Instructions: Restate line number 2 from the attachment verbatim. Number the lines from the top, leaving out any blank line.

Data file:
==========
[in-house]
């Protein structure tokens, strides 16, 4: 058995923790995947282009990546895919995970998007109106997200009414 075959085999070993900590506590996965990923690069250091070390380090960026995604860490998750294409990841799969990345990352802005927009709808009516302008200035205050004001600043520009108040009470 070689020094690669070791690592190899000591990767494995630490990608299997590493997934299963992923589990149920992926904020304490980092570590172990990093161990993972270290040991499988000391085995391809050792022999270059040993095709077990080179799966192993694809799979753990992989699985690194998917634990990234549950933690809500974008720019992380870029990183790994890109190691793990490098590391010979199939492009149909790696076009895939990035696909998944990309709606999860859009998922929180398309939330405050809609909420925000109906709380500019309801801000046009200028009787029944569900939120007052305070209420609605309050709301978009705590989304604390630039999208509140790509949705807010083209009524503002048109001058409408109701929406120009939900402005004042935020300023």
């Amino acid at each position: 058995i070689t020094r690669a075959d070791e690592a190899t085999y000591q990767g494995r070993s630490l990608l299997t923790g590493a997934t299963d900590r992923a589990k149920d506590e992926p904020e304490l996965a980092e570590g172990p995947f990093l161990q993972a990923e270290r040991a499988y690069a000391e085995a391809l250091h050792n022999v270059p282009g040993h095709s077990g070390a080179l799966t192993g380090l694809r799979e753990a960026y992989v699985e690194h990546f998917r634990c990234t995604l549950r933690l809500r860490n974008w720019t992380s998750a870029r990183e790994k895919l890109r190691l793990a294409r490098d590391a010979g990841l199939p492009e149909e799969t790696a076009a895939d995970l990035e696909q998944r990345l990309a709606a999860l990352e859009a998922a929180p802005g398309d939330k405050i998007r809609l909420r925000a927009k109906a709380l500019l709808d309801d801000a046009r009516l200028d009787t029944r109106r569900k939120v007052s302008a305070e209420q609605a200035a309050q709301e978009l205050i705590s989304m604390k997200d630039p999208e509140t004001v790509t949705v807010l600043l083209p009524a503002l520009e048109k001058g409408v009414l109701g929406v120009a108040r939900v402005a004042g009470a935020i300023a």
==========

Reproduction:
């Protein structure tokens, strides 16, 4: 058995923790995947282009990546895919995970998007109106997200009414 075959085999070993900590506590996965990923690069250091070390380090960026995604860490998750294409990841799969990345990352802005927009709808009516302008200035205050004001600043520009108040009470 070689020094690669070791690592190899000591990767494995630490990608299997590493997934299963992923589990149920992926904020304490980092570590172990990093161990993972270290040991499988000391085995391809050792022999270059040993095709077990080179799966192993694809799979753990992989699985690194998917634990990234549950933690809500974008720019992380870029990183790994890109190691793990490098590391010979199939492009149909790696076009895939990035696909998944990309709606999860859009998922929180398309939330405050809609909420925000109906709380500019309801801000046009200028009787029944569900939120007052305070209420609605309050709301978009705590989304604390630039999208509140790509949705807010083209009524503002048109001058409408109701929406120009939900402005004042935020300023």